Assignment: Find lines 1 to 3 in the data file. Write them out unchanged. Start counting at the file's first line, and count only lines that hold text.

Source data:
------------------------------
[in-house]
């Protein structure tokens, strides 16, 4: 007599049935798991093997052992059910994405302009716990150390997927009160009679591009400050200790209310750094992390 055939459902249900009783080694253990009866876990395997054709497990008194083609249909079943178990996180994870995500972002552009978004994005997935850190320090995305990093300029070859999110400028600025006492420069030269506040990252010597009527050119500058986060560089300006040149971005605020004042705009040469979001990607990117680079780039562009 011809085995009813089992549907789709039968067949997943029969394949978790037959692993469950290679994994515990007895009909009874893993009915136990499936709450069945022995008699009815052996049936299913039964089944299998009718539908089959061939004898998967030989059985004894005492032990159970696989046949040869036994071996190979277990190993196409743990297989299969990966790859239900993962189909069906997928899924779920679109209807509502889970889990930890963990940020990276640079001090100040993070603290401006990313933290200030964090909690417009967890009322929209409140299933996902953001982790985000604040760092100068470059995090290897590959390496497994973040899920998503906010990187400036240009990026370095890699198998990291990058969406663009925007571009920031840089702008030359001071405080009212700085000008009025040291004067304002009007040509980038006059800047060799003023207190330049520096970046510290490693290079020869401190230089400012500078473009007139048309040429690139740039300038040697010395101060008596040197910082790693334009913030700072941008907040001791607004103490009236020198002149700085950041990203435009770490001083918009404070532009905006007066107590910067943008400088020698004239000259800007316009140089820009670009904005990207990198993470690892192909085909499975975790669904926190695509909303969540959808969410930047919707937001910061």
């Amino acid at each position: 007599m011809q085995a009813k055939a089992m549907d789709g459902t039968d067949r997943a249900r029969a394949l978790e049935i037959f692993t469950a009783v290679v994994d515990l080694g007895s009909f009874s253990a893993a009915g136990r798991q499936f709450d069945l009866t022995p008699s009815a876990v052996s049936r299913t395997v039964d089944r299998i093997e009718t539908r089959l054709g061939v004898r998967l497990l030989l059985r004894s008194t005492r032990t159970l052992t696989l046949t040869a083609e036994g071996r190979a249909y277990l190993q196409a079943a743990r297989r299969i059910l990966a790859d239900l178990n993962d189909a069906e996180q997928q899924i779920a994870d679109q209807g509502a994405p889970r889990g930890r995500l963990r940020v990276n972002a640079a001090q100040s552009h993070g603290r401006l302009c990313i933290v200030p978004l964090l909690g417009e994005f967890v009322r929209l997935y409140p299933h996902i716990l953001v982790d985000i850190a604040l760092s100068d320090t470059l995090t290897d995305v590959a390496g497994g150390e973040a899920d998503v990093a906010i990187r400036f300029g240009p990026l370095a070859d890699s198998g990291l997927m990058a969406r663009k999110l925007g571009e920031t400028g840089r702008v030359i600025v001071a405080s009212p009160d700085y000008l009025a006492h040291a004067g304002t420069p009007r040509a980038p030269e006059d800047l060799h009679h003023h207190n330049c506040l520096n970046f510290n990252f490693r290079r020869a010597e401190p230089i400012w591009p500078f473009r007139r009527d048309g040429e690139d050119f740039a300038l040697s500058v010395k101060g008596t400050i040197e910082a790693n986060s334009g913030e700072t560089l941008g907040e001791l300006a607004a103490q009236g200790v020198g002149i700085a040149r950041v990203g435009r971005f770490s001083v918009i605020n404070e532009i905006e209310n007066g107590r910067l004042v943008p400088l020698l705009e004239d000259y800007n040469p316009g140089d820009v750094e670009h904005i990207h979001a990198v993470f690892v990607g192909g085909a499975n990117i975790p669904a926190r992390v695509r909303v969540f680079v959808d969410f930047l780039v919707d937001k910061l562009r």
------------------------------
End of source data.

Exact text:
[in-house]
């Protein structure tokens, strides 16, 4: 007599049935798991093997052992059910994405302009716990150390997927009160009679591009400050200790209310750094992390 055939459902249900009783080694253990009866876990395997054709497990008194083609249909079943178990996180994870995500972002552009978004994005997935850190320090995305990093300029070859999110400028600025006492420069030269506040990252010597009527050119500058986060560089300006040149971005605020004042705009040469979001990607990117680079780039562009 011809085995009813089992549907789709039968067949997943029969394949978790037959692993469950290679994994515990007895009909009874893993009915136990499936709450069945022995008699009815052996049936299913039964089944299998009718539908089959061939004898998967030989059985004894005492032990159970696989046949040869036994071996190979277990190993196409743990297989299969990966790859239900993962189909069906997928899924779920679109209807509502889970889990930890963990940020990276640079001090100040993070603290401006990313933290200030964090909690417009967890009322929209409140299933996902953001982790985000604040760092100068470059995090290897590959390496497994973040899920998503906010990187400036240009990026370095890699198998990291990058969406663009925007571009920031840089702008030359001071405080009212700085000008009025040291004067304002009007040509980038006059800047060799003023207190330049520096970046510290490693290079020869401190230089400012500078473009007139048309040429690139740039300038040697010395101060008596040197910082790693334009913030700072941008907040001791607004103490009236020198002149700085950041990203435009770490001083918009404070532009905006007066107590910067943008400088020698004239000259800007316009140089820009670009904005990207990198993470690892192909085909499975975790669904926190695509909303969540959808969410930047919707937001910061």
């Amino acid at each position: 007599m011809q085995a009813k055939a089992m549907d789709g459902t039968d067949r997943a249900r029969a394949l978790e049935i037959f692993t469950a009783v290679v994994d515990l080694g007895s009909f009874s253990a893993a009915g136990r798991q499936f709450d069945l009866t022995p008699s009815a876990v052996s049936r299913t395997v039964d089944r299998i093997e009718t539908r089959l054709g061939v004898r998967l497990l030989l059985r004894s008194t005492r032990t159970l052992t696989l046949t040869a083609e036994g071996r190979a249909y277990l190993q196409a079943a743990r297989r299969i059910l990966a790859d239900l178990n993962d189909a069906e996180q997928q899924i779920a994870d679109q209807g509502a994405p889970r889990g930890r995500l963990r940020v990276n972002a640079a001090q100040s552009h993070g603290r401006l302009c990313i933290v200030p978004l964090l909690g417009e994005f967890v009322r929209l997935y409140p299933h996902i716990l953001v982790d985000i850190a604040l760092s100068d320090t470059l995090t290897d995305v590959a390496g497994g150390e973040a899920d998503v990093a906010i990187r400036f300029g240009p990026l370095a070859d890699s198998g990291l997927m990058a969406r663009k999110l925007g571009e920031t400028g840089r702008v030359i600025v001071a405080s009212p009160d700085y000008l009025a006492h040291a004067g304002t420069p009007r040509a980038p030269e006059d800047l060799h009679h003023h207190n330049c506040l520096n970046f510290n990252f490693r290079r020869a010597e401190p230089i400012w591009p500078f473009r007139r009527d048309g040429e690139d050119f740039a300038l040697s500058v010395k101060g008596t400050i040197e910082a790693n986060s334009g913030e700072t560089l941008g907040e001791l300006a607004a103490q009236g200790v020198g002149i700085a040149r950041v990203g435009r971005f770490s001083v918009i605020n404070e532009i905006e209310n007066g107590r910067l004042v943008p400088l020698l705009e004239d000259y800007n040469p316009g140089d820009v750094e670009h904005i990207h979001a990198v993470f690892v990607g192909g085909a499975n990117i975790p669904a926190r992390v695509r909303v969540f680079v959808d969410f930047l780039v919707d937001k910061l562009r």